Study co-authors Anthony Pagano and Terrie Williams explained that polar bears and narwhals are especially vulnerable to sea ice deterioration due to their unique hunting behaviors and diet, as well as their physiological adaptations for slow-aerobic exercise. The experts said that these intrinsic characteristics limit the ability of the animals to respond to extrinsic threats associated with environmental change in a warming Arctic.
In a phenomenon known as Arctic amplification, the Arctic is currently warming at more than double the rate of the rest of the planet. As a result, the extent and volume of Arctic sea ice is rapidly declining.
“In addition to direct environmental impacts, the continued decline in Arctic sea ice may indirectly affect wild animals through increased anthropogenic activity in the Arctic including shipping, fisheries and resource extraction activity,” said the researchers.
Pagano and Williams measured the energetic cost of movement for narwhals and polar bears and found that major ice loss translated into a large increase in energy consumption. This higher energy demand – combined with the loss of access to seals, the polar bear’s main food source – leaves them vulnerable to starvation.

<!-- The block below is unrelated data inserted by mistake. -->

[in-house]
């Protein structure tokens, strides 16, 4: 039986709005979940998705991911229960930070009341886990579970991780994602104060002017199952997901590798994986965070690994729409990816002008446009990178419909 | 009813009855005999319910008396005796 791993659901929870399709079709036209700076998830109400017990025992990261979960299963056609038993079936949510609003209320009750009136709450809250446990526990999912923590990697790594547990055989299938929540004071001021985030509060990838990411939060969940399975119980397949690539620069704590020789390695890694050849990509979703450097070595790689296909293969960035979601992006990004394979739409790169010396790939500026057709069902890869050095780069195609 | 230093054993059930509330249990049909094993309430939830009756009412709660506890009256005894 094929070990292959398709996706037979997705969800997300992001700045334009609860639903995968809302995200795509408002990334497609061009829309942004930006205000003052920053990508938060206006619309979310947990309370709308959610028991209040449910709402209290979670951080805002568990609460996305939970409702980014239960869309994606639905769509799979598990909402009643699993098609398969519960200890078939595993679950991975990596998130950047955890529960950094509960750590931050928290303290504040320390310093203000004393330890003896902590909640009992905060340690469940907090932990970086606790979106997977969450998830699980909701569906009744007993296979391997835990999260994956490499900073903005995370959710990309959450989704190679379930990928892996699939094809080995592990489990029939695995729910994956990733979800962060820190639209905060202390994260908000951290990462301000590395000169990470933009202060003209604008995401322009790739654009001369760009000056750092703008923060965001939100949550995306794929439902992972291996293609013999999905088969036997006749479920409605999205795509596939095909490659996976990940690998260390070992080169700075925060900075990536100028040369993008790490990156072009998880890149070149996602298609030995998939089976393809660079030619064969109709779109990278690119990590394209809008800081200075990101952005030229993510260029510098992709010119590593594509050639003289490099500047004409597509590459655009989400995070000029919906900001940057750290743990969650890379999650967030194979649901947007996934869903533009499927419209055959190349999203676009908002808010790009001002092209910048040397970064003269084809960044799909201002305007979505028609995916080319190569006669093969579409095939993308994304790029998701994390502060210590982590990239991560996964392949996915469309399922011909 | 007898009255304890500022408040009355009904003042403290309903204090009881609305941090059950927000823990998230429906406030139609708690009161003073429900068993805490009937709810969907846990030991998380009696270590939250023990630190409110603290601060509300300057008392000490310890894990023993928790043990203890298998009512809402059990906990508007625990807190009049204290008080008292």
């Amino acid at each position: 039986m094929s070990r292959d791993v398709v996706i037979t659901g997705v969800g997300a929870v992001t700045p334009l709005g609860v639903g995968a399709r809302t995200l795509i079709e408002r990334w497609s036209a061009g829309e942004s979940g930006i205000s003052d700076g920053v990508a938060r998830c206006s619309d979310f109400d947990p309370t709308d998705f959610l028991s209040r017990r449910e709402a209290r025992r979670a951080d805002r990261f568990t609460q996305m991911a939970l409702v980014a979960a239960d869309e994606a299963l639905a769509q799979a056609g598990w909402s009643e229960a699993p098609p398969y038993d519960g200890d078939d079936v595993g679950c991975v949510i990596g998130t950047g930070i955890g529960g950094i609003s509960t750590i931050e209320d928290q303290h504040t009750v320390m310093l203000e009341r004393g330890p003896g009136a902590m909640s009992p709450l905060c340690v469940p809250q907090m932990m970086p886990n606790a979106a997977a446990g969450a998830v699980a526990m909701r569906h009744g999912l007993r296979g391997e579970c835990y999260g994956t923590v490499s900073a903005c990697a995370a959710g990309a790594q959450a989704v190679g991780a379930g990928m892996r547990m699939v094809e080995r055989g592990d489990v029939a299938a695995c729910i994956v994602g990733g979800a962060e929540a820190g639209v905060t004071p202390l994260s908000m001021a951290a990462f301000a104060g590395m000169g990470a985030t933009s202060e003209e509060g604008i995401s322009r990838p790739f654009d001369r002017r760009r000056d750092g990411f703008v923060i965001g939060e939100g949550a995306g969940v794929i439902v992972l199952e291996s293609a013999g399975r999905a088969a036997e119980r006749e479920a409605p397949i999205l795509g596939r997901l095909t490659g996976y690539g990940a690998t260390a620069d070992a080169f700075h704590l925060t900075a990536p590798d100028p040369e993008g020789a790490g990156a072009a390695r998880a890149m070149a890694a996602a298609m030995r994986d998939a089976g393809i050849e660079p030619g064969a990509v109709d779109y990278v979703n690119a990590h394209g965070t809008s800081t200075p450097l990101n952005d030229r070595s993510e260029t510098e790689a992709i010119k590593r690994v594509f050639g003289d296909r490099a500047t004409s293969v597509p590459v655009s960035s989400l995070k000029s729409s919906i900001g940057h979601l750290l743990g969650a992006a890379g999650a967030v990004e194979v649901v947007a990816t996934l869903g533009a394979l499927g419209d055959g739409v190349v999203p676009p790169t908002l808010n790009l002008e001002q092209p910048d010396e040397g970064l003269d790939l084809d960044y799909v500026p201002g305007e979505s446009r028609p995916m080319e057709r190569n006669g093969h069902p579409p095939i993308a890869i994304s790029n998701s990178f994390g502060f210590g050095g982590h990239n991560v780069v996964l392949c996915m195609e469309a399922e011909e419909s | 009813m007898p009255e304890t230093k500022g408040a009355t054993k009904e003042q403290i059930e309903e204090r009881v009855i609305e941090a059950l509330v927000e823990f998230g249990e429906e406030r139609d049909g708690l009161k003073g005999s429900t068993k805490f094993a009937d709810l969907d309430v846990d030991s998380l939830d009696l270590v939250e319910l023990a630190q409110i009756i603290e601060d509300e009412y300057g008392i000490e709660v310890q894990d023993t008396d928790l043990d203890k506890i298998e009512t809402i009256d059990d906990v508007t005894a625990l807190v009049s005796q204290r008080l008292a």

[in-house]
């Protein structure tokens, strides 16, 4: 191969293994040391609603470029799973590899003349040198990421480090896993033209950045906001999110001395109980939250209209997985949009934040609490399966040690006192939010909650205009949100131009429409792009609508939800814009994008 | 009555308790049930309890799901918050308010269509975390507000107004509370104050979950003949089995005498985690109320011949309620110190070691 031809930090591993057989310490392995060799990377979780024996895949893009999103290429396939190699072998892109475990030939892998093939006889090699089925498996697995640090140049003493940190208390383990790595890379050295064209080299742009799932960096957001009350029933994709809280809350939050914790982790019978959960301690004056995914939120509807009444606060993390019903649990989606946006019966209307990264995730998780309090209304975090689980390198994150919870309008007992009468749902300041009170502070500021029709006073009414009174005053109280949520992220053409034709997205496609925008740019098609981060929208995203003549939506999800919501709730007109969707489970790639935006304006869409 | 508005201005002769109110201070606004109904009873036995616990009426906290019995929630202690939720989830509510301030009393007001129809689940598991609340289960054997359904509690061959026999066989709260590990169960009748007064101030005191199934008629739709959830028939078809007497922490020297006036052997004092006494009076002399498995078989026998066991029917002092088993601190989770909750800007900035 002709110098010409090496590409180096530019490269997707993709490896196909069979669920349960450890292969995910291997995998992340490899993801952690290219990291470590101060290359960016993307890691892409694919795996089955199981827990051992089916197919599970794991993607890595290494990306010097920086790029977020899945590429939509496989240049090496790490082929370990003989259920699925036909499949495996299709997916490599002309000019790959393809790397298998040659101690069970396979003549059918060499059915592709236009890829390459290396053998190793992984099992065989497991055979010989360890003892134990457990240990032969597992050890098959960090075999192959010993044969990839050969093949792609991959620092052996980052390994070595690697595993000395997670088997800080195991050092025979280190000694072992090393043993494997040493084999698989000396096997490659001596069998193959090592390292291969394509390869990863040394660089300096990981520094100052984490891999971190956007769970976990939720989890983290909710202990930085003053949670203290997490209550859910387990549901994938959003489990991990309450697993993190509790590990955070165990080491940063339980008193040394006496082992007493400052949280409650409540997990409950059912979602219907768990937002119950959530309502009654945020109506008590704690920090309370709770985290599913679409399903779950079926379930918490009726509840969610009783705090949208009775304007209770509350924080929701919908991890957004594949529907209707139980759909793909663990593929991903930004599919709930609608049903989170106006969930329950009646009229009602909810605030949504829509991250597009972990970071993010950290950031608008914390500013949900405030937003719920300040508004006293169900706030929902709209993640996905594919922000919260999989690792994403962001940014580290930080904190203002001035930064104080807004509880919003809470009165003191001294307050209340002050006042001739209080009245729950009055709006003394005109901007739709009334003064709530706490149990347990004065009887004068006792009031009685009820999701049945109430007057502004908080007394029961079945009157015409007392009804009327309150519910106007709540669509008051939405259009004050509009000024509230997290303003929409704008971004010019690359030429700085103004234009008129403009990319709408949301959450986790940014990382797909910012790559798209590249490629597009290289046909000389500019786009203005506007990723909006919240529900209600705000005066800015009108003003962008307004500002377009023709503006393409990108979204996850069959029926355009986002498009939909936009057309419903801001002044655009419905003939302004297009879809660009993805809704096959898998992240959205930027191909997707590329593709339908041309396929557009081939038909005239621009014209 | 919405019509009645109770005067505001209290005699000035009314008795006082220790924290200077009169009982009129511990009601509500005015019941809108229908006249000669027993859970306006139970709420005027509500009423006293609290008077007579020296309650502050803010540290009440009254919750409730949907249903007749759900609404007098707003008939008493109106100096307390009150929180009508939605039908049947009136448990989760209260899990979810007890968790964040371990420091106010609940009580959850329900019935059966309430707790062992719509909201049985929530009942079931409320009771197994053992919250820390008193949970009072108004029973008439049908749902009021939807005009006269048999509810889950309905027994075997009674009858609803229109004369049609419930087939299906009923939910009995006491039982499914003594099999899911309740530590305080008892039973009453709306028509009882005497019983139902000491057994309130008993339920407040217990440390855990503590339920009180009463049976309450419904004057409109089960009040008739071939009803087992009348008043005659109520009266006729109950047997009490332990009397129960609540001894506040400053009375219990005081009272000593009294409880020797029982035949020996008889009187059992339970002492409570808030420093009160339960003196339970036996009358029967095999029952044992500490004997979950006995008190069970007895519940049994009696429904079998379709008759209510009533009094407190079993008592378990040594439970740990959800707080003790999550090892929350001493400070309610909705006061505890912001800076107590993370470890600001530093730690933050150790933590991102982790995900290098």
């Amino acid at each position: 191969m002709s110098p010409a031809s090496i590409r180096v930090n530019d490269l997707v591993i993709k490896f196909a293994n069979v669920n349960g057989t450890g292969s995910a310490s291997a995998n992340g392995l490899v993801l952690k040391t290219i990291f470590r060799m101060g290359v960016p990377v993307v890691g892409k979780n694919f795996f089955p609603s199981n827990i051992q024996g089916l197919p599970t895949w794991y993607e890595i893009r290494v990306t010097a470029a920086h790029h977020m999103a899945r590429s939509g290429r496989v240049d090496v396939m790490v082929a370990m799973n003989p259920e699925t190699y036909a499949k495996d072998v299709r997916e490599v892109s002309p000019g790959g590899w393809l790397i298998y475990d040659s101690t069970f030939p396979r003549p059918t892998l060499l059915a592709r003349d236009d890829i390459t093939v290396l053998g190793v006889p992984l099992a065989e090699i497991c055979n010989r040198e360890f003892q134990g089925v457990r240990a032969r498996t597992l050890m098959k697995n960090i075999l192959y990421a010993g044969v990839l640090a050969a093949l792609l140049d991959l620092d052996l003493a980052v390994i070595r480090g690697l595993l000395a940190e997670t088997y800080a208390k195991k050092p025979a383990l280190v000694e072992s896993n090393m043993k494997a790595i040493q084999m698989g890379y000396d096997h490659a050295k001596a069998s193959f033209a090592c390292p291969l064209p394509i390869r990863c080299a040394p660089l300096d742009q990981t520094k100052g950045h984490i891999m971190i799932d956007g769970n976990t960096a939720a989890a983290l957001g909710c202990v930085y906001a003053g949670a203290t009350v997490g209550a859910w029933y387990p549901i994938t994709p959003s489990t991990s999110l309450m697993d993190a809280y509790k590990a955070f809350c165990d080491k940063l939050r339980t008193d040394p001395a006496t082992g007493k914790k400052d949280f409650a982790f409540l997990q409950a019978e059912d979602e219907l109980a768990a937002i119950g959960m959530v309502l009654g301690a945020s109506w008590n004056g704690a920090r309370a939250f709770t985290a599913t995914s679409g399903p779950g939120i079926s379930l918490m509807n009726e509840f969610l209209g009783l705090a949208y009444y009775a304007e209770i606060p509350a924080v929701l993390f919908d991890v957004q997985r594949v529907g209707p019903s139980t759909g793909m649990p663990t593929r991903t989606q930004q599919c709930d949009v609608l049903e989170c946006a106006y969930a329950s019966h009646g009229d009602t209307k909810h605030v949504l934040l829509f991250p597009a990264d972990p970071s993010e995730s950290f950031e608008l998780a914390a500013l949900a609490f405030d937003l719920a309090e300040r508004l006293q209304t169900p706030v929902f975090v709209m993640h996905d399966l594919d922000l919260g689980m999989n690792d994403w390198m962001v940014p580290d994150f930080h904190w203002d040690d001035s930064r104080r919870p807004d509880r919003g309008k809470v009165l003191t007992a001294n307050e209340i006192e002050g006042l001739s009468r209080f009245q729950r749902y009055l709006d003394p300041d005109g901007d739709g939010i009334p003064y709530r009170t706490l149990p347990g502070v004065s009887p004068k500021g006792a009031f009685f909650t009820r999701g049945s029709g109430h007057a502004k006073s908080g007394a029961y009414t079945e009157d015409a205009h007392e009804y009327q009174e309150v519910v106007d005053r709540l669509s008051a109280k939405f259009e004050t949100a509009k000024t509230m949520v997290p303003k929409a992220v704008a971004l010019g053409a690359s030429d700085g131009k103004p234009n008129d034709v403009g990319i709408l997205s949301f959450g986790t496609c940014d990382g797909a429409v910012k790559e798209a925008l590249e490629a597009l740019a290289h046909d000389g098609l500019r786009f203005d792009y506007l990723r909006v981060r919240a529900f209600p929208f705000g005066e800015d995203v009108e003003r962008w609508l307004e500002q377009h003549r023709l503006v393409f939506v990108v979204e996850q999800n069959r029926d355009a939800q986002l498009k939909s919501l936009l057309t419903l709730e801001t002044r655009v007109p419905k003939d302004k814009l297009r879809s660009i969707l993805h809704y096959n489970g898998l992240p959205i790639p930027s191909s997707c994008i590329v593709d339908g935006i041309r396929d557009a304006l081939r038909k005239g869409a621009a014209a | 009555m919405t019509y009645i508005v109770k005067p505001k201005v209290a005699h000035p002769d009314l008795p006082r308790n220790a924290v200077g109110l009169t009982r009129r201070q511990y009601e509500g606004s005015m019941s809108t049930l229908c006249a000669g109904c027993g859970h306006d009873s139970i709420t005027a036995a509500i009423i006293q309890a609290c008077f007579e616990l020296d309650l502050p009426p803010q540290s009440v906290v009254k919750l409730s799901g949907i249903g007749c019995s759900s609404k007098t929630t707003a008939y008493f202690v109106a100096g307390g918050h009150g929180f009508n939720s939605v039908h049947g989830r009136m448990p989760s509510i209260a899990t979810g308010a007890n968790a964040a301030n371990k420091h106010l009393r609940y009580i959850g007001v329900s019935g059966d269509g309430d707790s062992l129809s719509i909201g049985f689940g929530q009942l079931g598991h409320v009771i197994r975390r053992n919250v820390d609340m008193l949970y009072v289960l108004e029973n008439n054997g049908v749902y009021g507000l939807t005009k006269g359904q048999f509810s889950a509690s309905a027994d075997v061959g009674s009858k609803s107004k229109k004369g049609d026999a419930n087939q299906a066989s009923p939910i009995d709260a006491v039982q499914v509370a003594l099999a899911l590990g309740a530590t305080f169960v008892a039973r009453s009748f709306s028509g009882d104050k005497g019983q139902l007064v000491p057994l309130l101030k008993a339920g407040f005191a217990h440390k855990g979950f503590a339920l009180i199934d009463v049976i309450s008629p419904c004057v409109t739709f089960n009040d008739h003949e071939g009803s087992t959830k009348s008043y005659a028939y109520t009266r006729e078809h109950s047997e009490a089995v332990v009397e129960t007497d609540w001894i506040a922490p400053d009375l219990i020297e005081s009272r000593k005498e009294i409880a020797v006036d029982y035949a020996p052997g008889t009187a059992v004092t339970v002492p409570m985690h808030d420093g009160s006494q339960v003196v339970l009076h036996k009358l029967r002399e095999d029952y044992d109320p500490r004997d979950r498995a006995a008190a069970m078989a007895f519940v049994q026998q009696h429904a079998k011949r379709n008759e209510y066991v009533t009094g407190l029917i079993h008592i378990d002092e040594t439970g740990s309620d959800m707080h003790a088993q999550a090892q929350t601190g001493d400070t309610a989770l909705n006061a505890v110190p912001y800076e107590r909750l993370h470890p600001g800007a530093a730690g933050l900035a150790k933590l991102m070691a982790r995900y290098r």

“A polar bear would need to consume approximately 1.5 caribou, 37 Arctic char, 74 snow geese, 216 snow goose eggs (i.e. 54 nests with 4 eggs per clutch) or 3 million crowberries to equal the digestible energy available in the blubber of one adult ringed seal,” explained the study authors. In other words, there are few resources on land within the polar bears’ range that can compensate for losing access to seals.
“In assessing how sea ice loss may differentially affect polar bears that hunt on the ice surface and narwhals that hunt at extreme depths below, we found that major ice loss translated into elevated locomotor costs that range from 3- to 4-fold greater than expected for both species,” wrote the study authors.
“For polar bears this instigates an energy imbalance from the combined effects of reduced caloric intake and increased energy expenditure. For narwhals, high locomotor costs during diving increase the risk of ice entrapment due to the unreliability of breathing holes.”
Beyond the risk of becoming trapped beneath the ice, narwhals swim at a slow pace that makes them vulnerable to attacks by killer whales in open water.
The experts concluded that the physiological constraints of polar bears and narwhals, coupled with their reliance on sea ice, make these two marine mammals “sentinels of climate change within the Arctic marine ecosystem that may foreshadow rapid changes to the marine ecosystem.”
The study is published in the Journal of Experimental Biology.